Victoria Review: This Stellar Treatment of a Teenage Queen Is on Masterpiece for a Reason
(Episode 1.01)PBS TV Video Victoria
Have you been enjoying The Crown Well, good news: Now you can watch another queen’s life story play out on the small screen, and you don’t even have to pay for a Netflix subscription.
Your tax dollars paid for this (0.014% of your tax dollars, in any case), and it was money well spent.
The first episode is double length, and it feels long. Sit down expecting a movie with a sequel. Since there are no commercials, you might want to DVR the episode in case you need an intermission.
It was hard not to compare this version of Queen Victoria’s story with that of the film version, starring Emily Blunt.
I loved that film, but found this Queen Victoria to be just as compelling.
The show begins with Victoria as a young girl who knows she’s in line for the throne, as do her mother and her mother’s boy toy, Sir John Conroy. They have both sheltered and controlled this young girl at Kensington Palace, but no longer.
The show depicts a young girl who’s playing with dolls—and then is suddenly thrust into the role of Queen.
It’s amazing that someone so young, with no experience and just some advisors, was able to navigate her rule so well, and so early. Yes, she makes mistakes, as all people do, but what she accomplishes in her life is astounding. Especially when you consider that she had zero life experience, and was only in charge of an empire because of who her parents were.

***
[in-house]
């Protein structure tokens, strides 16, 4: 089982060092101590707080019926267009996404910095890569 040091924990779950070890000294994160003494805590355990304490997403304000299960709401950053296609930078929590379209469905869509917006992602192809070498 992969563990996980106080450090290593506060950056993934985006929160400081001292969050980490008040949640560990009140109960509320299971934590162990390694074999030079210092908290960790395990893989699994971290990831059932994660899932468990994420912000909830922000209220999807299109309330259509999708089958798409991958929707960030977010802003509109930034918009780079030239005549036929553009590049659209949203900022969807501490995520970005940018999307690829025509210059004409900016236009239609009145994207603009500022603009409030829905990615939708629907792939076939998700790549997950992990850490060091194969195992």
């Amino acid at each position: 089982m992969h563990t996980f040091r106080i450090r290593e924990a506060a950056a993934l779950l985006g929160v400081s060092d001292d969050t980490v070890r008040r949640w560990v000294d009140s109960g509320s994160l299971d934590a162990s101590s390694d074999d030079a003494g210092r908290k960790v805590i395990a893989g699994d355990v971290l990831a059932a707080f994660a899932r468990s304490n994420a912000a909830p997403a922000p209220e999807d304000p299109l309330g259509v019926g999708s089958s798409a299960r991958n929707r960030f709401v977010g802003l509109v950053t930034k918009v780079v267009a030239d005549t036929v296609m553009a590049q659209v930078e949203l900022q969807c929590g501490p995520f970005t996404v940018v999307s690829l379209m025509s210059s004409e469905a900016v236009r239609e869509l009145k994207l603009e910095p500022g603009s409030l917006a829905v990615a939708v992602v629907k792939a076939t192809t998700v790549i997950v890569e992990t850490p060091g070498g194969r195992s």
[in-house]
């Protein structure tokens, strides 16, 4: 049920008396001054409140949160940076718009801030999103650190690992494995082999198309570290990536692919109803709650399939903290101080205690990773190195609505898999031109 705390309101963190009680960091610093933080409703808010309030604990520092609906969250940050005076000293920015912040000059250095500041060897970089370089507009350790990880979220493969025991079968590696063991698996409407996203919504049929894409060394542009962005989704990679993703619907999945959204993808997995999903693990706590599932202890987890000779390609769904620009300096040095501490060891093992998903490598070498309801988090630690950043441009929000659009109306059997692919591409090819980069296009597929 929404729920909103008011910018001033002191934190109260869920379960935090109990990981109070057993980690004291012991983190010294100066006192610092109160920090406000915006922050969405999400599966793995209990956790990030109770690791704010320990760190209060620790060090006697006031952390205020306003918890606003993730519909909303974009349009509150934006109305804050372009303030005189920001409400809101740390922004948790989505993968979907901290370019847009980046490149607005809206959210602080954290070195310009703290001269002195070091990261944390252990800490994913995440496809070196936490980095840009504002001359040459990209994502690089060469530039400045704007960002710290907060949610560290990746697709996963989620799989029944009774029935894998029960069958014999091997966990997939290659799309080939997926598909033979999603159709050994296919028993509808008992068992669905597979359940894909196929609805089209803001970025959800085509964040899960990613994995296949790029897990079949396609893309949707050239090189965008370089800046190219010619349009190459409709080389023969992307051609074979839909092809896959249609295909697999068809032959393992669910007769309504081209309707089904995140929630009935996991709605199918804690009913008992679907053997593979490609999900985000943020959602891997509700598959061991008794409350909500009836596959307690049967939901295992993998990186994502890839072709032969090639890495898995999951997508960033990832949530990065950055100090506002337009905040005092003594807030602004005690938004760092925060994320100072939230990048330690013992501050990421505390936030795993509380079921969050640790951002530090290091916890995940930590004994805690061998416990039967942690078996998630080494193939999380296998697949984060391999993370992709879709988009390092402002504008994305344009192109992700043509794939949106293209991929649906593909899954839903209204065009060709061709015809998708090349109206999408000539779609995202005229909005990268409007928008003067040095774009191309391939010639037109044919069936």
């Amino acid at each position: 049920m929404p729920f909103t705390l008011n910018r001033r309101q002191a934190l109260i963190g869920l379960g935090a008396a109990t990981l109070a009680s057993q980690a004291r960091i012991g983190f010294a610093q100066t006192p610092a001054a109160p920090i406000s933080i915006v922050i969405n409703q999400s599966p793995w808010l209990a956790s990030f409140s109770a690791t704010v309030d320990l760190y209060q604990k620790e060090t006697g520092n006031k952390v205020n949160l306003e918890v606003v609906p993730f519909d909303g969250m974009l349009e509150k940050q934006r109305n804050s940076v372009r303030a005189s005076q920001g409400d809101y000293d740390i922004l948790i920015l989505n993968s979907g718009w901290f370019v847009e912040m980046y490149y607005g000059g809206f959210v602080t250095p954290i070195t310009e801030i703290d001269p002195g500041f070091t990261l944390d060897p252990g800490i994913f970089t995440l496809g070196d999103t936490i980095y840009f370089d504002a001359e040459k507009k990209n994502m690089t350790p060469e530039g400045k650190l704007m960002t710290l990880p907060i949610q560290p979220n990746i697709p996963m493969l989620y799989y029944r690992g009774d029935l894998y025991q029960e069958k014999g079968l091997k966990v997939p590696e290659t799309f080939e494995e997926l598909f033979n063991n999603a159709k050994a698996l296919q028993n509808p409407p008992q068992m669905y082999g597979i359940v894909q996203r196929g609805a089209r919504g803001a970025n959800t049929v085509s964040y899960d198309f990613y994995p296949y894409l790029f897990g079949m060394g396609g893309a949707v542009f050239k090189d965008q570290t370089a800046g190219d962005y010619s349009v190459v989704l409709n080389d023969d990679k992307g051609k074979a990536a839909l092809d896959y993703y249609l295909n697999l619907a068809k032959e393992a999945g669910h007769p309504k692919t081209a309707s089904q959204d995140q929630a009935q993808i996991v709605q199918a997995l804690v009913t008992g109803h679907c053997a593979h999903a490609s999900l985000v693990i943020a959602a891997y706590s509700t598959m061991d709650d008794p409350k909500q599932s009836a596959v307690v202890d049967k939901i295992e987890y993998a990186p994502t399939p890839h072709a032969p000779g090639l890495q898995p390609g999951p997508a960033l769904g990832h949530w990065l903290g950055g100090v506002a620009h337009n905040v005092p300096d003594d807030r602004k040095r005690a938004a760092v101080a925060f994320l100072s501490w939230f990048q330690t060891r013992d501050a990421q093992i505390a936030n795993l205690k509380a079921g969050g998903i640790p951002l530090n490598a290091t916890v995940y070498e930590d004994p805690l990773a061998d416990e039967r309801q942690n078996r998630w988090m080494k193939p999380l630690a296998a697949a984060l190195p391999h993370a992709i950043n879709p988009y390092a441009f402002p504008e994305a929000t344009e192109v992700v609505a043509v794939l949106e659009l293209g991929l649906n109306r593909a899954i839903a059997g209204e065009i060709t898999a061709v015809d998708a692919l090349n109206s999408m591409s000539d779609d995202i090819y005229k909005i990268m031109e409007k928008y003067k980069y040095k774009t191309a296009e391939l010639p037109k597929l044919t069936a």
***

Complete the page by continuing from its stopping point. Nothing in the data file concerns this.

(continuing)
The show does an excellent job of showing her fall for a father figure in Lord Melbourne. It kind of reminds me of Celine Dion and René Angélil—except these two don’t get it on.
With Melbourne’s help and constant support, Victoria is able to throw off the bondage she feels from her mother and her friends.
The first episode of Victoria shows this struggle from childhood into adulthood in a masterful way.
No doubt, this show is part of Masterpiece for a reason.
Keri is a professional chatterbox who loves watching TV & movies, reading about pop culture, and gawking at any craziness on the internet. You can follow Keri on Twitter.